Sunday, April 10, 2016

Going Bitless with the Dually Halter

I read Joe Camp's blog post Why Bitless? a couple of weeks ago and this really caught my attention:

"Metal on bone. Think about it. Picture a couple of your teeth missing on both sides and a metal bar resting on the remaining bone. A horse has a bunch of nerve endings running through that part of his mouth and a bit just resting there must be terribly uncomfortable at best, painful at worst. Now picture the way many folks jerk around on the reins. Pain-induced compliance. Instead of teaching. I can only blame fear for my resistance to removing the bit. Fear that if my horse ran off with me, no matter how much I cared for him and wanted to do right by him, I wanted to be sure I was able to stop him."

and this
"When anything goes into a horse’s mouth (anything!), it triggers a “food-is-coming” reaction in the brain causing the brain to open the flap between the lungs and the stomach so the “food” it thinks is coming will go to the stomach, not the lungs. Thus a horse with a bit is in his mouth is not getting the full load of oxygen that he would be getting if the flap were fully open to the lungs. And, of course, the bit is usually present when the horse is exercising, often heavily, and he needs that oxygen. Have you ever seen a horse running with the herd, without any tack on? Was his mouth ever open?"
Since Thor has had such serious issues in the mouth and has always been more running through the bit rather than being soft and relaxed I felt that I wanted to try something different with him. I have been riding and even jumping him with a bitless bridle but it seemed a bit too slow to release the pressure and I wasn't that impressed. In the summer when he was really relaxed I rode him in a halter and I thought many times that I should try Monty Robert's Dually Halter on him.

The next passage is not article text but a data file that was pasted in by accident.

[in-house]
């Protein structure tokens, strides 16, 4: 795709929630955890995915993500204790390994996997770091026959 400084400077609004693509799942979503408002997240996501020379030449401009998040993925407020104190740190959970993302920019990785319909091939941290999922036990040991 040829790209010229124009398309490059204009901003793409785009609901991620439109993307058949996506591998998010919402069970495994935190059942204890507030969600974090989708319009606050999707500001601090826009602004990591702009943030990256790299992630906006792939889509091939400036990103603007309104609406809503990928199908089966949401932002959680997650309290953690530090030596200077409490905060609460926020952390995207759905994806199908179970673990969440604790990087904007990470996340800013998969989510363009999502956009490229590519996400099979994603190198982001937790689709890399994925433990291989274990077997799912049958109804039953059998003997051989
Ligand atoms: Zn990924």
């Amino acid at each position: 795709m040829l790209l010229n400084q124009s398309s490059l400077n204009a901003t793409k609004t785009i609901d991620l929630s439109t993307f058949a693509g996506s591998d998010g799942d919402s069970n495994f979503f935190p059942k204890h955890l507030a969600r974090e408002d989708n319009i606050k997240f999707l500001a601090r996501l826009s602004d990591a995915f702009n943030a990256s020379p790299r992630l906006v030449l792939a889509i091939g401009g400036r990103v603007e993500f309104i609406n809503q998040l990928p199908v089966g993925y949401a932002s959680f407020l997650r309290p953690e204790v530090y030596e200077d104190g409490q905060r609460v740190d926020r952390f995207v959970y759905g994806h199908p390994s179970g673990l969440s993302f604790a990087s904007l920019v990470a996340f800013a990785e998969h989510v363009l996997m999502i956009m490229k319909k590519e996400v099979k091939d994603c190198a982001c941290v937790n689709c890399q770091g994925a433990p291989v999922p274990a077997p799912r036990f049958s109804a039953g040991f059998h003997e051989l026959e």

You always know that the summer is arriving when finding this old fellow near our cottage. #thegrassisgreenerontheotherside

Today I threw on our furry saddle and the Dually Halter and headed of to the field. We just walked and made a lot of walk-halt-walk transitions, some shoulder-in and circles. It went really well and I really didn't miss the bridle at all. I do feel that I have the same control as with a bit only it is so much softer and much more comfortable for Thor. It is however good to remember that it does put a lot of pressure on the horse muzzle if you pull tight with reins so it is important to keep this in mind when using this kind of halter. 
I am not planning on going completely bitless and I am not saying that this is the only way to go. I do however recommend getting acquainted with The Bitless Bridle website. As with everything else all knowledge we can have as horse riders or horse owners about this majestic animal is only for the good of the horse. If nothing else it might make us think twice before pulling on that rein hard the next time we ride. 


  1. Kiitos Kia taas kerran ajatuksia herättävästä postauksesta ja hyvästä linkkivinkistä!

    Kuuntelin Tampereen hevosmessuilla osan nuoren naiseläinlääkärin (nimeä en saa mieleeni juuri nyt, M.M. - Miettinen?) esityksestä, joka koski hevosen suun hyvinvointia ja kuolaimia. Itselleni jäi erityisesti mieleen se, että jokaiselle hevoselle tekisi hyvää olla ainakin yksi kuolaimeton päivä viikossa. Lisäksi olisi suositeltavaa vaihdella kolmea eri kuolainta ihan harrastehevosellakin vaikkei mitään erityisiä suuongelmia hevosella olisikaan. Oikeinkin sovitettu kuolain saattaa aiheuttaa pienen pieniä vaurioita hevosen suussa, jolloin kuolaimen vaihtaminen sekä kuolaimeton päivä antavat näille vaurioille aikaa parantua.

    Hevosen ikääntyessä myös hevosen suu muuttuu joten on tärkeää tarkistaa kuolainten sopivuus sekä huolehtia hampaiden kunnosta.

    1. Hei, olimme Thorin kanssa mukana Mirjami Miettisen ja Robert Menzien toteuttamassa kliinisessä tutkimuksessa. Tässä lisäinfoa:

      Todella mielenkiintoista luettavaa. Yritänkin Thorin kanssa pitää mahdollisimman paljon kuolaimettomia päiviä.:)